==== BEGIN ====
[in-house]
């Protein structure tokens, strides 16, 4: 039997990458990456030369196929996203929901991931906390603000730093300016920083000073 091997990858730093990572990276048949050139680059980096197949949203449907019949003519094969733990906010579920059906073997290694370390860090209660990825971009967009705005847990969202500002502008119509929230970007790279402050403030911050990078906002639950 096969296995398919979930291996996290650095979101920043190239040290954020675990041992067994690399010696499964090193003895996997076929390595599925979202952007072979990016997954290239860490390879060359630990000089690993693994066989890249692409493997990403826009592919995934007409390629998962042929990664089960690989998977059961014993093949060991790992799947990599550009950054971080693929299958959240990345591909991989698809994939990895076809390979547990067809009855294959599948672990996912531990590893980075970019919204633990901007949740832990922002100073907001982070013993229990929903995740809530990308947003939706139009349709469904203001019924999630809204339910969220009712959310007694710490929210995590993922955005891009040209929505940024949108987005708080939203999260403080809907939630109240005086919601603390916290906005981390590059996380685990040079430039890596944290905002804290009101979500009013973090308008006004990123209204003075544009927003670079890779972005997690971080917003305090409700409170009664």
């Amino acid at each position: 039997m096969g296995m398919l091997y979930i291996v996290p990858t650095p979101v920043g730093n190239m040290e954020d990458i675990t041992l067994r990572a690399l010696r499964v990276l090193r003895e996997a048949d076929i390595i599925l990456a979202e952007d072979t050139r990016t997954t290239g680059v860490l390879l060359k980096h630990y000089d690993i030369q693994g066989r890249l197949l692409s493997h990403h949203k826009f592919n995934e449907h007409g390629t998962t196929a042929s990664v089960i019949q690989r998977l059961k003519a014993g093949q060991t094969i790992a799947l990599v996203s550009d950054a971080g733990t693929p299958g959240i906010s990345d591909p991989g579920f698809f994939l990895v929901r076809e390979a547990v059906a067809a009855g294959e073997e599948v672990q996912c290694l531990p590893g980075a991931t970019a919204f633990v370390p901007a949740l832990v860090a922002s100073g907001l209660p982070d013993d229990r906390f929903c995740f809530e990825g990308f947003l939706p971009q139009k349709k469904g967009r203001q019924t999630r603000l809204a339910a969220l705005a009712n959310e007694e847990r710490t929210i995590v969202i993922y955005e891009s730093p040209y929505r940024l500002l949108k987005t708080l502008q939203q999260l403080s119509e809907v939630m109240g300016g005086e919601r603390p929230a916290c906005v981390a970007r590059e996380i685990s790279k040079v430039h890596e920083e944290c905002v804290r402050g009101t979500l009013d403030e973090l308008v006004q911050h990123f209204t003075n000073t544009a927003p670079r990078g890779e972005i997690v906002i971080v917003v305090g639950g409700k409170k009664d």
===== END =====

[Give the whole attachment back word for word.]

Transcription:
[in-house]
């Protein structure tokens, strides 16, 4: 039997990458990456030369196929996203929901991931906390603000730093300016920083000073 091997990858730093990572990276048949050139680059980096197949949203449907019949003519094969733990906010579920059906073997290694370390860090209660990825971009967009705005847990969202500002502008119509929230970007790279402050403030911050990078906002639950 096969296995398919979930291996996290650095979101920043190239040290954020675990041992067994690399010696499964090193003895996997076929390595599925979202952007072979990016997954290239860490390879060359630990000089690993693994066989890249692409493997990403826009592919995934007409390629998962042929990664089960690989998977059961014993093949060991790992799947990599550009950054971080693929299958959240990345591909991989698809994939990895076809390979547990067809009855294959599948672990996912531990590893980075970019919204633990901007949740832990922002100073907001982070013993229990929903995740809530990308947003939706139009349709469904203001019924999630809204339910969220009712959310007694710490929210995590993922955005891009040209929505940024949108987005708080939203999260403080809907939630109240005086919601603390916290906005981390590059996380685990040079430039890596944290905002804290009101979500009013973090308008006004990123209204003075544009927003670079890779972005997690971080917003305090409700409170009664």
């Amino acid at each position: 039997m096969g296995m398919l091997y979930i291996v996290p990858t650095p979101v920043g730093n190239m040290e954020d990458i675990t041992l067994r990572a690399l010696r499964v990276l090193r003895e996997a048949d076929i390595i599925l990456a979202e952007d072979t050139r990016t997954t290239g680059v860490l390879l060359k980096h630990y000089d690993i030369q693994g066989r890249l197949l692409s493997h990403h949203k826009f592919n995934e449907h007409g390629t998962t196929a042929s990664v089960i019949q690989r998977l059961k003519a014993g093949q060991t094969i790992a799947l990599v996203s550009d950054a971080g733990t693929p299958g959240i906010s990345d591909p991989g579920f698809f994939l990895v929901r076809e390979a547990v059906a067809a009855g294959e073997e599948v672990q996912c290694l531990p590893g980075a991931t970019a919204f633990v370390p901007a949740l832990v860090a922002s100073g907001l209660p982070d013993d229990r906390f929903c995740f809530e990825g990308f947003l939706p971009q139009k349709k469904g967009r203001q019924t999630r603000l809204a339910a969220l705005a009712n959310e007694e847990r710490t929210i995590v969202i993922y955005e891009s730093p040209y929505r940024l500002l949108k987005t708080l502008q939203q999260l403080s119509e809907v939630m109240g300016g005086e919601r603390p929230a916290c906005v981390a970007r590059e996380i685990s790279k040079v430039h890596e920083e944290c905002v804290r402050g009101t979500l009013d403030e973090l308008v006004q911050h990123f209204t003075n000073t544009a927003p670079r990078g890779e972005i997690v906002i971080v917003v305090g639950g409700k409170k009664d």